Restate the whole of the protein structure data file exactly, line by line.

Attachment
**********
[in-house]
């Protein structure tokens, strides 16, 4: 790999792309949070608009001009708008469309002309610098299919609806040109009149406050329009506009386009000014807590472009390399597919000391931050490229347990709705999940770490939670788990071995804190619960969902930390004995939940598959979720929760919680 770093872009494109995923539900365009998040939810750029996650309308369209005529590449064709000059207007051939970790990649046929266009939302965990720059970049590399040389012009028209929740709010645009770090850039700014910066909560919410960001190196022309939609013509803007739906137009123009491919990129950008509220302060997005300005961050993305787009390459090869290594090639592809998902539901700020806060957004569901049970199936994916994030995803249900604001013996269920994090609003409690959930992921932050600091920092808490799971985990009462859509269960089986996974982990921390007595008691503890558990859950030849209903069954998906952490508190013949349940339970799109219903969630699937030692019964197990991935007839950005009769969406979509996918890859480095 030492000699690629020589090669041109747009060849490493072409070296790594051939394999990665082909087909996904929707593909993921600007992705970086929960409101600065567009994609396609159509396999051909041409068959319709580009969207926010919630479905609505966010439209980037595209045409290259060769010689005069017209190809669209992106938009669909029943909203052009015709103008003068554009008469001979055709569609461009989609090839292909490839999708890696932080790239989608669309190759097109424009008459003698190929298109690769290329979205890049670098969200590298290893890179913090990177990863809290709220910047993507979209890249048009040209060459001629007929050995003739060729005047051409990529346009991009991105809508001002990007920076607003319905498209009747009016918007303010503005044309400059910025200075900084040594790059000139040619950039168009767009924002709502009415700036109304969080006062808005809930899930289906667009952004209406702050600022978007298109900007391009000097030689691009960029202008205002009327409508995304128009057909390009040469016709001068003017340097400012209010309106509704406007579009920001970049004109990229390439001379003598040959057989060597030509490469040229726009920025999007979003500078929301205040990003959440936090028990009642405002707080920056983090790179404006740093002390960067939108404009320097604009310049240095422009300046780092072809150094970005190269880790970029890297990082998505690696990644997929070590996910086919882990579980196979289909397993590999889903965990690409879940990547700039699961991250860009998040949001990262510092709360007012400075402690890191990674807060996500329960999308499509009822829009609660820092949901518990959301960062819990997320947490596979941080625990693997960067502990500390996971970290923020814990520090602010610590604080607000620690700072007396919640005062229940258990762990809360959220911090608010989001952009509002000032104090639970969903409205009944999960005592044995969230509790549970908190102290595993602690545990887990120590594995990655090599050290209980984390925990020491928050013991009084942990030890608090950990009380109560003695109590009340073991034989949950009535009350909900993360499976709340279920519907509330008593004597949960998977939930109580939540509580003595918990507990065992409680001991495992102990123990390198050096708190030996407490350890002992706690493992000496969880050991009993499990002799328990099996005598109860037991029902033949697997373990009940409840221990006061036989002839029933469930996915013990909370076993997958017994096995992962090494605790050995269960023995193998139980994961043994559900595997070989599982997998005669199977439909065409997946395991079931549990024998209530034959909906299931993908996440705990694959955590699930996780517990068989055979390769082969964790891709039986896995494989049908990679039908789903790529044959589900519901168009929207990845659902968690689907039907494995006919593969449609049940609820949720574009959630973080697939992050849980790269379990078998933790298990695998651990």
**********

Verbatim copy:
[in-house]
């Protein structure tokens, strides 16, 4: 790999792309949070608009001009708008469309002309610098299919609806040109009149406050329009506009386009000014807590472009390399597919000391931050490229347990709705999940770490939670788990071995804190619960969902930390004995939940598959979720929760919680 770093872009494109995923539900365009998040939810750029996650309308369209005529590449064709000059207007051939970790990649046929266009939302965990720059970049590399040389012009028209929740709010645009770090850039700014910066909560919410960001190196022309939609013509803007739906137009123009491919990129950008509220302060997005300005961050993305787009390459090869290594090639592809998902539901700020806060957004569901049970199936994916994030995803249900604001013996269920994090609003409690959930992921932050600091920092808490799971985990009462859509269960089986996974982990921390007595008691503890558990859950030849209903069954998906952490508190013949349940339970799109219903969630699937030692019964197990991935007839950005009769969406979509996918890859480095 030492000699690629020589090669041109747009060849490493072409070296790594051939394999990665082909087909996904929707593909993921600007992705970086929960409101600065567009994609396609159509396999051909041409068959319709580009969207926010919630479905609505966010439209980037595209045409290259060769010689005069017209190809669209992106938009669909029943909203052009015709103008003068554009008469001979055709569609461009989609090839292909490839999708890696932080790239989608669309190759097109424009008459003698190929298109690769290329979205890049670098969200590298290893890179913090990177990863809290709220910047993507979209890249048009040209060459001629007929050995003739060729005047051409990529346009991009991105809508001002990007920076607003319905498209009747009016918007303010503005044309400059910025200075900084040594790059000139040619950039168009767009924002709502009415700036109304969080006062808005809930899930289906667009952004209406702050600022978007298109900007391009000097030689691009960029202008205002009327409508995304128009057909390009040469016709001068003017340097400012209010309106509704406007579009920001970049004109990229390439001379003598040959057989060597030509490469040229726009920025999007979003500078929301205040990003959440936090028990009642405002707080920056983090790179404006740093002390960067939108404009320097604009310049240095422009300046780092072809150094970005190269880790970029890297990082998505690696990644997929070590996910086919882990579980196979289909397993590999889903965990690409879940990547700039699961991250860009998040949001990262510092709360007012400075402690890191990674807060996500329960999308499509009822829009609660820092949901518990959301960062819990997320947490596979941080625990693997960067502990500390996971970290923020814990520090602010610590604080607000620690700072007396919640005062229940258990762990809360959220911090608010989001952009509002000032104090639970969903409205009944999960005592044995969230509790549970908190102290595993602690545990887990120590594995990655090599050290209980984390925990020491928050013991009084942990030890608090950990009380109560003695109590009340073991034989949950009535009350909900993360499976709340279920519907509330008593004597949960998977939930109580939540509580003595918990507990065992409680001991495992102990123990390198050096708190030996407490350890002992706690493992000496969880050991009993499990002799328990099996005598109860037991029902033949697997373990009940409840221990006061036989002839029933469930996915013990909370076993997958017994096995992962090494605790050995269960023995193998139980994961043994559900595997070989599982997998005669199977439909065409997946395991079931549990024998209530034959909906299931993908996440705990694959955590699930996780517990068989055979390769082969964790891709039986896995494989049908990679039908789903790529044959589900519901168009929207990845659902968690689907039907494995006919593969449609049940609820949720574009959630973080697939992050849980790269379990078998933790298990695998651990």